The next step is to sew the quilt lines. It’s easy. All you do is sew on the line (try to keep right on it), straight through all three pieces of the sandwich.

With the quilting complete, lay the insert pattern on the insert and mark an outline ⅜ inch from the edge of the pattern to include the seam allowance, and then sew on that line around the entire perimeter. This quilt line holds the edges of the sandwich together to make them easier to work with later. Cut just outside of this quilt line to remove the excess materials.

Use the same sandwich technique for the panels as for the insert, even though they will not have quilt lines. This is probably the biggest difference between professional and amateur upholstery jobs. Sandwiching the panels gives them additional body and helps create soft contours where harsh lines might otherwise appear. The steps are the same for the panels: Stack lightweight fabric backing, foam and then the upholstery material. Use the pattern to mark an outline, and be sure to include the seam allowance. Stitch on the line and cut away the excess materials.

With only one panel pattern, make sure you have made the panels mirror images of each other rather than two of the same. The alignment marks help keep the panel and insert seam on track. It’s a real bummer to get to the end of the panel before you get to the end of the insert. The alignment marks are even more important on a long seam such as where the boxing attaches to the seating surface.

Left is Right

Don’t forget that the panels are mirror images of each other. I made only one pattern, so I used it once right-side up and once upside down. Be careful not to make two panels for the same side. I’ve done that, and every upholsterer has done that at least once. As the old saying goes, “Measure twice and cut once.”

The boxing is made from vinyl, and vinyl is a directional material, meaning that it stretches more one way than the other. Most vinyl stretches more going across the roll than it does going up the roll. For this reason, cut the boxing along the length of the roll rather than the width. This is important because the sewing machine can stretch the boxing when it’s attached, and this may create wrinkles that never come out.

With all of the pieces made, it’s time to sew them together. Transfer the alignment marks to the individual pieces, and use them to guide your sewing to make sure the pieces go together as planned. Sewing the pieces together as planned is easier said than done, and this is where beginners usually have their biggest sewing challenge.

What could go wrong? First of all, if the edges of the sandwiched material had not been sewn together, it would be extremely difficult to keep all of the edges aligned. We’d have six edges to keep in their proper place, two backing materials, two pieces of foam and two pieces of upholstery material. Now we have only two, but even that can be troublesome.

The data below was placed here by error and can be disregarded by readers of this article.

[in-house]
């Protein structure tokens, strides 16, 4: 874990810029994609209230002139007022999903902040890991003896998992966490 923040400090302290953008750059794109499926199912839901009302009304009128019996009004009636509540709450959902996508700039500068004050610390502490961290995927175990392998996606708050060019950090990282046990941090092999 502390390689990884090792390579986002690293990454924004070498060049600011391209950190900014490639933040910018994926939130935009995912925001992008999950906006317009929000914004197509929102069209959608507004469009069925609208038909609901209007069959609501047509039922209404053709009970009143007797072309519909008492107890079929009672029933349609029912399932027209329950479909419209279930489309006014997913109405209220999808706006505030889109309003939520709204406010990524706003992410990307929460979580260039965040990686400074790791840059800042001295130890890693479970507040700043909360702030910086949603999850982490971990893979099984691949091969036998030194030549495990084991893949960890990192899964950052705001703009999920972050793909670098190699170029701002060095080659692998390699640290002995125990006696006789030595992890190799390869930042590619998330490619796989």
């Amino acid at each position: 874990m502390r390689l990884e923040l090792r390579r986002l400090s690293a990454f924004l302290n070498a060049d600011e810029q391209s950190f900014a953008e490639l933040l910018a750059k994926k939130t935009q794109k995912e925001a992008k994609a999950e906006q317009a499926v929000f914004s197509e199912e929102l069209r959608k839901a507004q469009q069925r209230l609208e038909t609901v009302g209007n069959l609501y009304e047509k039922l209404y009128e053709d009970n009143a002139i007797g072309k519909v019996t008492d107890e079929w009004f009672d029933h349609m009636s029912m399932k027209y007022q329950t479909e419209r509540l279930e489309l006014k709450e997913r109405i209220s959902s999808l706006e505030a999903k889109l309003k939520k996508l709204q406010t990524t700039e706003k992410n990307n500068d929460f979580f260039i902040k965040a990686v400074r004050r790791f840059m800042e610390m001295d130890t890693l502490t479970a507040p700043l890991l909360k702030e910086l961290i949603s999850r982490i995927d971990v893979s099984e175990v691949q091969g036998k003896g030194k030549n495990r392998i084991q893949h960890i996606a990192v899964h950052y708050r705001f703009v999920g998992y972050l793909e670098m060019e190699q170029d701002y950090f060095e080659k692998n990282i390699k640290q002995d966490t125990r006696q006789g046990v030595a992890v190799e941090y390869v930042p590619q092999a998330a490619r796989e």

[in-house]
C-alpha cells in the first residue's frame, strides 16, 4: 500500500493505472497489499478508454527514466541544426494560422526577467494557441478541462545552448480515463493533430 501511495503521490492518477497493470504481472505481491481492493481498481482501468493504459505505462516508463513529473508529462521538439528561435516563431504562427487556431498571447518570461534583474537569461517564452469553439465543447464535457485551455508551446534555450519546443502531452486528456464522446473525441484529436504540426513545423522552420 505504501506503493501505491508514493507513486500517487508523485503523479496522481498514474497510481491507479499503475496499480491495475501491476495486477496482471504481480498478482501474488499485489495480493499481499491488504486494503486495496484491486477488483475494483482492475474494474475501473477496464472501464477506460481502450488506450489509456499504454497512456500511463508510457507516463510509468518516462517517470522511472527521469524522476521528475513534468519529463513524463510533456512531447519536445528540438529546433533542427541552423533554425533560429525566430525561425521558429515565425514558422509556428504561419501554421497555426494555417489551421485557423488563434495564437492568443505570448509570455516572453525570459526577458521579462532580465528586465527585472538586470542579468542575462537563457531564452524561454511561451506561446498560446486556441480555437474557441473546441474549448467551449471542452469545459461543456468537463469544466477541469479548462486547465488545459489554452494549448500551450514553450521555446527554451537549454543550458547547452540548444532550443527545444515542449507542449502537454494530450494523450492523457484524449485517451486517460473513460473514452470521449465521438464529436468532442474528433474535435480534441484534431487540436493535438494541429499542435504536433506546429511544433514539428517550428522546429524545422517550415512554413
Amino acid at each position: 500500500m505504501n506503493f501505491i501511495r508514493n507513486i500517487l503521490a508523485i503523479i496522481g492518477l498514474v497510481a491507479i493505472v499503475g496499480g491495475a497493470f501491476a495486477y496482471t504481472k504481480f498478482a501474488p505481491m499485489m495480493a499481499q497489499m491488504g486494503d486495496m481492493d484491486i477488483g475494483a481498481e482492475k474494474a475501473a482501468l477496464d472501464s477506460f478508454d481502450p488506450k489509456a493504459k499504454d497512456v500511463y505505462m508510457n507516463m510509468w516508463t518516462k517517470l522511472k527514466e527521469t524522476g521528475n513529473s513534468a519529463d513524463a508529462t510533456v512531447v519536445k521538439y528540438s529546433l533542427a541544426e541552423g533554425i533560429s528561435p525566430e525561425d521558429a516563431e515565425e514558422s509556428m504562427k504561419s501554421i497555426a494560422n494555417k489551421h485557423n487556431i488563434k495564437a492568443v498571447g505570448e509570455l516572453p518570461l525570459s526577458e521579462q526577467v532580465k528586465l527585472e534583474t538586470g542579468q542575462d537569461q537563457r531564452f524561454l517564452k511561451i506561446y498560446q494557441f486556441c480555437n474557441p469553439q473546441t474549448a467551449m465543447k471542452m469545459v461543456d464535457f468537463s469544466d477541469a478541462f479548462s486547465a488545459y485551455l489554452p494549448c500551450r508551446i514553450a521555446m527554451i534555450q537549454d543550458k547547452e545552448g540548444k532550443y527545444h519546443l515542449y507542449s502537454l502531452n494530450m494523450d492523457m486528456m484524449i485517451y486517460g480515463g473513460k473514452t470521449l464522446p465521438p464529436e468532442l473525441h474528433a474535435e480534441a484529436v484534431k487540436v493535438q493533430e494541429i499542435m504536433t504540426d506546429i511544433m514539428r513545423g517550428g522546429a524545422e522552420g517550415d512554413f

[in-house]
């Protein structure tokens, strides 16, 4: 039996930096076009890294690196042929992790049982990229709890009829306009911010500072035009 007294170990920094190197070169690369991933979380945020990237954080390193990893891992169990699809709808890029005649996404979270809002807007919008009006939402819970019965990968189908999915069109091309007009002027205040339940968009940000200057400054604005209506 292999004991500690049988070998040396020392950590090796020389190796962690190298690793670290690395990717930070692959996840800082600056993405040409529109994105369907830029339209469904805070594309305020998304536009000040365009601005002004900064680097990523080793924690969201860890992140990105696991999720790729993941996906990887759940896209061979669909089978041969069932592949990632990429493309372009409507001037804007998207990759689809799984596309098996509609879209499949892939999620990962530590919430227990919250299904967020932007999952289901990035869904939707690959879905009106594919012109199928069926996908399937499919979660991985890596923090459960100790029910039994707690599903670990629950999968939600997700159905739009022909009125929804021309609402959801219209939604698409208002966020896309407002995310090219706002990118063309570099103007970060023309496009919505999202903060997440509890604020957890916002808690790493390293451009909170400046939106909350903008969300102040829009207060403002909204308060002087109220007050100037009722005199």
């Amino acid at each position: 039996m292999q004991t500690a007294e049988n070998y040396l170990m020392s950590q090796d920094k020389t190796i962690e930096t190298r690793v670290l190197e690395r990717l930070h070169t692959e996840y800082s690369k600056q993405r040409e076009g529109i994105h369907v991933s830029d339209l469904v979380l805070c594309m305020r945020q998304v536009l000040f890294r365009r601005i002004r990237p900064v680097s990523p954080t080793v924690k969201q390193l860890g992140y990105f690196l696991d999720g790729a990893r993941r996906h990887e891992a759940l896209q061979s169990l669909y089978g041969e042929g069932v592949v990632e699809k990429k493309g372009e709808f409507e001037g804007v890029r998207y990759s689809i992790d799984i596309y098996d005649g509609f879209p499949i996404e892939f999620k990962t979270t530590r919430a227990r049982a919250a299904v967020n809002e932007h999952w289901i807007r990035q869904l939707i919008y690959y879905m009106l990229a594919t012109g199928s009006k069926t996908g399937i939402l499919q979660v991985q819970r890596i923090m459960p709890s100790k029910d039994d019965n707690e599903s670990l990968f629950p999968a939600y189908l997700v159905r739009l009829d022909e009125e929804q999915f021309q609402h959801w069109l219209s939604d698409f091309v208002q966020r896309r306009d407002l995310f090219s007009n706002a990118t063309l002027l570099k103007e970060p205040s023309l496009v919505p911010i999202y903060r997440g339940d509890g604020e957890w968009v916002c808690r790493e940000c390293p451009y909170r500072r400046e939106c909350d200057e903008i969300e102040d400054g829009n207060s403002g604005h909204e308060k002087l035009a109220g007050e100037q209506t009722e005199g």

The first challenge is to keep the edges even with each other, and maintain a proper and consistent seam allowance. Sometimes the panel will want to go right while the insert goes left, and vice versa. Even if the edges stay aligned, the stitch line might wander. Having it go off the side of the materials seems to be the most common error.

Spray glue works well for holding the insert in place. Do it one side at a time to make sure the seat cover alignment remains correct. Notice how the “step” in the foam accommodates the seam allowance.

Practice Pays Off

Let’s say you’ve practiced sewing enough that keeping the edges even, and maintaining a straight and consistent stitch line is doable. The next potential problem is that one of the pieces may shrink or stretch. That’s where the alignment marks come in. Make sure that as you sew, the alignment marks match up.

Alignment marks are not necessary on short seams, and they can be more trouble than they’re worth. However, on long seams, such as the seam that joins the boxing to the panels and insert, they are a practical necessity. Minor shrinkage or stretch can compound over the length of the seam to create a mismatch of an inch or two at the end.

If you discover that the alignment marks are not matching as you sew the pieces together, put more pressure on the side that’s coming up short to stretch it into place. If that doesn’t work, check to make sure the alignment marks are correct, and check to see that you’re joining the correct pieces. Back in the day, I had a job in which I struggled to get alignment marks to match, only to discover that I had joined the wrong pieces together.

Now that we understand the potential pitfalls, we should talk about some sewing specifics. I start and end every seam with backstitching, which is a technique that “locks” the ends of the stitch line to keep the seam from easily coming undone.

On a sewing machine with reverse, backstitching is easy. You begin the seam with a few stitches forward, and then a few stitches in reverse, and then sew forward until you get to the end of the seam, at which point you sew in reverse for a few stitches, and then forward until the end.